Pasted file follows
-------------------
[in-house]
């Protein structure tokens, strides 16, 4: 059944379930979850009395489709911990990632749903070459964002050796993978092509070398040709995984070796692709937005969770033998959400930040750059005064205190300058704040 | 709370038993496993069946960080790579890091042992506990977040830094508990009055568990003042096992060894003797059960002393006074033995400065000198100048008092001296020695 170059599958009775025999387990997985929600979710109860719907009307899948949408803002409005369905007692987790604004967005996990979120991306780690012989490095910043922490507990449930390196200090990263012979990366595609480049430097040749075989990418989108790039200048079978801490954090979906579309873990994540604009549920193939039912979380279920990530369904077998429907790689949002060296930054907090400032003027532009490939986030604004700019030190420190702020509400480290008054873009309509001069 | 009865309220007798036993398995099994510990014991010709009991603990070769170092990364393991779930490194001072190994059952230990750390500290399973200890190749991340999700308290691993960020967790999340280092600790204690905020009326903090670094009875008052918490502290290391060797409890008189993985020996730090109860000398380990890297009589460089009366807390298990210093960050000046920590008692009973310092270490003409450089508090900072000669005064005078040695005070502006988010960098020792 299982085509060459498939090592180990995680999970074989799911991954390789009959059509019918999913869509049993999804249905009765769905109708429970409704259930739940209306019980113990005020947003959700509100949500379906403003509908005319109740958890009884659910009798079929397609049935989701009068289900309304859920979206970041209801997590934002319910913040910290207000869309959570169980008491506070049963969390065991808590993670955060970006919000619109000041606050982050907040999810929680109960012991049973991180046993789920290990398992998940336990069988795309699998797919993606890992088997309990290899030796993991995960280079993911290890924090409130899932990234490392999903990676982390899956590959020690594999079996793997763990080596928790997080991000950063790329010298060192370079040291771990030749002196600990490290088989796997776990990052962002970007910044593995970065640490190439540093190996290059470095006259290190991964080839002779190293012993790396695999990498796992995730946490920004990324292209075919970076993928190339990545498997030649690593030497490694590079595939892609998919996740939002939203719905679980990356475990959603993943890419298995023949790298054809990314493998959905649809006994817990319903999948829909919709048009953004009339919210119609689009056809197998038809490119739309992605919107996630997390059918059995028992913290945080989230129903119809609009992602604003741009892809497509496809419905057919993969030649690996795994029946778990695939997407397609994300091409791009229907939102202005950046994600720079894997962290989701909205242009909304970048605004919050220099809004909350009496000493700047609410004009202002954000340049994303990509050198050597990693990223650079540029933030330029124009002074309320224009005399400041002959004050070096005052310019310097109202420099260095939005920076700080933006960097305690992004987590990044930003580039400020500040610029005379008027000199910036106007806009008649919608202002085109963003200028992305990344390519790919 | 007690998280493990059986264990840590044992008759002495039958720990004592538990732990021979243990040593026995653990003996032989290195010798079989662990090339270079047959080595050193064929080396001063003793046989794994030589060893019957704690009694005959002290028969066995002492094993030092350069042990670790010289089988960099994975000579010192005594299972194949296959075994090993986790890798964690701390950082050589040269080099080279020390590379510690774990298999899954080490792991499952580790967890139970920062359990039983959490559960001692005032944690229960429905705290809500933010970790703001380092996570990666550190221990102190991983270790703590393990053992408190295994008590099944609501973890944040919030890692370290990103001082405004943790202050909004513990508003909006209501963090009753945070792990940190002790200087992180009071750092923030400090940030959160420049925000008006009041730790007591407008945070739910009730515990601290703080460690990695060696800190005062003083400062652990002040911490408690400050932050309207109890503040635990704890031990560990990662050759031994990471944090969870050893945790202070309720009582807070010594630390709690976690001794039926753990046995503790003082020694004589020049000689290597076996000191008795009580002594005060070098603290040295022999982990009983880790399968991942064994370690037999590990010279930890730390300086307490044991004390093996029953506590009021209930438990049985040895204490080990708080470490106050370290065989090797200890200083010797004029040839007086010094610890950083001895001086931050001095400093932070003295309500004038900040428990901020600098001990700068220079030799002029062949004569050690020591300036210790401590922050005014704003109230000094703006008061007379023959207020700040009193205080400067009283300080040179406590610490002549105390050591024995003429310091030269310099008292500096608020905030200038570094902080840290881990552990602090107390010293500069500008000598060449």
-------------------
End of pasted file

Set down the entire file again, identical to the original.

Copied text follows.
[in-house]
């Protein structure tokens, strides 16, 4: 059944379930979850009395489709911990990632749903070459964002050796993978092509070398040709995984070796692709937005969770033998959400930040750059005064205190300058704040 | 709370038993496993069946960080790579890091042992506990977040830094508990009055568990003042096992060894003797059960002393006074033995400065000198100048008092001296020695 170059599958009775025999387990997985929600979710109860719907009307899948949408803002409005369905007692987790604004967005996990979120991306780690012989490095910043922490507990449930390196200090990263012979990366595609480049430097040749075989990418989108790039200048079978801490954090979906579309873990994540604009549920193939039912979380279920990530369904077998429907790689949002060296930054907090400032003027532009490939986030604004700019030190420190702020509400480290008054873009309509001069 | 009865309220007798036993398995099994510990014991010709009991603990070769170092990364393991779930490194001072190994059952230990750390500290399973200890190749991340999700308290691993960020967790999340280092600790204690905020009326903090670094009875008052918490502290290391060797409890008189993985020996730090109860000398380990890297009589460089009366807390298990210093960050000046920590008692009973310092270490003409450089508090900072000669005064005078040695005070502006988010960098020792 299982085509060459498939090592180990995680999970074989799911991954390789009959059509019918999913869509049993999804249905009765769905109708429970409704259930739940209306019980113990005020947003959700509100949500379906403003509908005319109740958890009884659910009798079929397609049935989701009068289900309304859920979206970041209801997590934002319910913040910290207000869309959570169980008491506070049963969390065991808590993670955060970006919000619109000041606050982050907040999810929680109960012991049973991180046993789920290990398992998940336990069988795309699998797919993606890992088997309990290899030796993991995960280079993911290890924090409130899932990234490392999903990676982390899956590959020690594999079996793997763990080596928790997080991000950063790329010298060192370079040291771990030749002196600990490290088989796997776990990052962002970007910044593995970065640490190439540093190996290059470095006259290190991964080839002779190293012993790396695999990498796992995730946490920004990324292209075919970076993928190339990545498997030649690593030497490694590079595939892609998919996740939002939203719905679980990356475990959603993943890419298995023949790298054809990314493998959905649809006994817990319903999948829909919709048009953004009339919210119609689009056809197998038809490119739309992605919107996630997390059918059995028992913290945080989230129903119809609009992602604003741009892809497509496809419905057919993969030649690996795994029946778990695939997407397609994300091409791009229907939102202005950046994600720079894997962290989701909205242009909304970048605004919050220099809004909350009496000493700047609410004009202002954000340049994303990509050198050597990693990223650079540029933030330029124009002074309320224009005399400041002959004050070096005052310019310097109202420099260095939005920076700080933006960097305690992004987590990044930003580039400020500040610029005379008027000199910036106007806009008649919608202002085109963003200028992305990344390519790919 | 007690998280493990059986264990840590044992008759002495039958720990004592538990732990021979243990040593026995653990003996032989290195010798079989662990090339270079047959080595050193064929080396001063003793046989794994030589060893019957704690009694005959002290028969066995002492094993030092350069042990670790010289089988960099994975000579010192005594299972194949296959075994090993986790890798964690701390950082050589040269080099080279020390590379510690774990298999899954080490792991499952580790967890139970920062359990039983959490559960001692005032944690229960429905705290809500933010970790703001380092996570990666550190221990102190991983270790703590393990053992408190295994008590099944609501973890944040919030890692370290990103001082405004943790202050909004513990508003909006209501963090009753945070792990940190002790200087992180009071750092923030400090940030959160420049925000008006009041730790007591407008945070739910009730515990601290703080460690990695060696800190005062003083400062652990002040911490408690400050932050309207109890503040635990704890031990560990990662050759031994990471944090969870050893945790202070309720009582807070010594630390709690976690001794039926753990046995503790003082020694004589020049000689290597076996000191008795009580002594005060070098603290040295022999982990009983880790399968991942064994370690037999590990010279930890730390300086307490044991004390093996029953506590009021209930438990049985040895204490080990708080470490106050370290065989090797200890200083010797004029040839007086010094610890950083001895001086931050001095400093932070003295309500004038900040428990901020600098001990700068220079030799002029062949004569050690020591300036210790401590922050005014704003109230000094703006008061007379023959207020700040009193205080400067009283300080040179406590610490002549105390050591024995003429310091030269310099008292500096608020905030200038570094902080840290881990552990602090107390010293500069500008000598060449």